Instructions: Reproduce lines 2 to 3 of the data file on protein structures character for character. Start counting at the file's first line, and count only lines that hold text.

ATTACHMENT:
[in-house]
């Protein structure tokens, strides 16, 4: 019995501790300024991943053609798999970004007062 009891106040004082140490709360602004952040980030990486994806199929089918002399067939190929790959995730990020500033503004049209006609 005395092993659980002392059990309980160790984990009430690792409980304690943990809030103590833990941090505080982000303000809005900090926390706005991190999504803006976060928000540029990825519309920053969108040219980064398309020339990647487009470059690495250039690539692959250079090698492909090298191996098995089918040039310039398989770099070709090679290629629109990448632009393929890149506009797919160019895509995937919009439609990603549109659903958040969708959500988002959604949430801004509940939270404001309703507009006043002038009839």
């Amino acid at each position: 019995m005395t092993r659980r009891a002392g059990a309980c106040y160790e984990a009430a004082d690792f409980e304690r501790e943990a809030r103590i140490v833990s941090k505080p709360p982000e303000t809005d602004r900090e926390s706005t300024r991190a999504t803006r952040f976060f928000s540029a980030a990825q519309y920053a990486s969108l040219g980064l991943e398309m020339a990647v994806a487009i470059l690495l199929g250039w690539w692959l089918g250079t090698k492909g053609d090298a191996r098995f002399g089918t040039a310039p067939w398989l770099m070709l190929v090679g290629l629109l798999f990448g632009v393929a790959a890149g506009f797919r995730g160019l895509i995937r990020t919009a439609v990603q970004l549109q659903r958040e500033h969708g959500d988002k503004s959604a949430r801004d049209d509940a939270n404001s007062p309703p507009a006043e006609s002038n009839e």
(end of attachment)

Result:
């Protein structure tokens, strides 16, 4: 019995501790300024991943053609798999970004007062 009891106040004082140490709360602004952040980030990486994806199929089918002399067939190929790959995730990020500033503004049209006609 005395092993659980002392059990309980160790984990009430690792409980304690943990809030103590833990941090505080982000303000809005900090926390706005991190999504803006976060928000540029990825519309920053969108040219980064398309020339990647487009470059690495250039690539692959250079090698492909090298191996098995089918040039310039398989770099070709090679290629629109990448632009393929890149506009797919160019895509995937919009439609990603549109659903958040969708959500988002959604949430801004509940939270404001309703507009006043002038009839």
């Amino acid at each position: 019995m005395t092993r659980r009891a002392g059990a309980c106040y160790e984990a009430a004082d690792f409980e304690r501790e943990a809030r103590i140490v833990s941090k505080p709360p982000e303000t809005d602004r900090e926390s706005t300024r991190a999504t803006r952040f976060f928000s540029a980030a990825q519309y920053a990486s969108l040219g980064l991943e398309m020339a990647v994806a487009i470059l690495l199929g250039w690539w692959l089918g250079t090698k492909g053609d090298a191996r098995f002399g089918t040039a310039p067939w398989l770099m070709l190929v090679g290629l629109l798999f990448g632009v393929a790959a890149g506009f797919r995730g160019l895509i995937r990020t919009a439609v990603q970004l549109q659903r958040e500033h969708g959500d988002k503004s959604a949430r801004d049209d509940a939270n404001s007062p309703p507009a006043e006609s002038n009839e």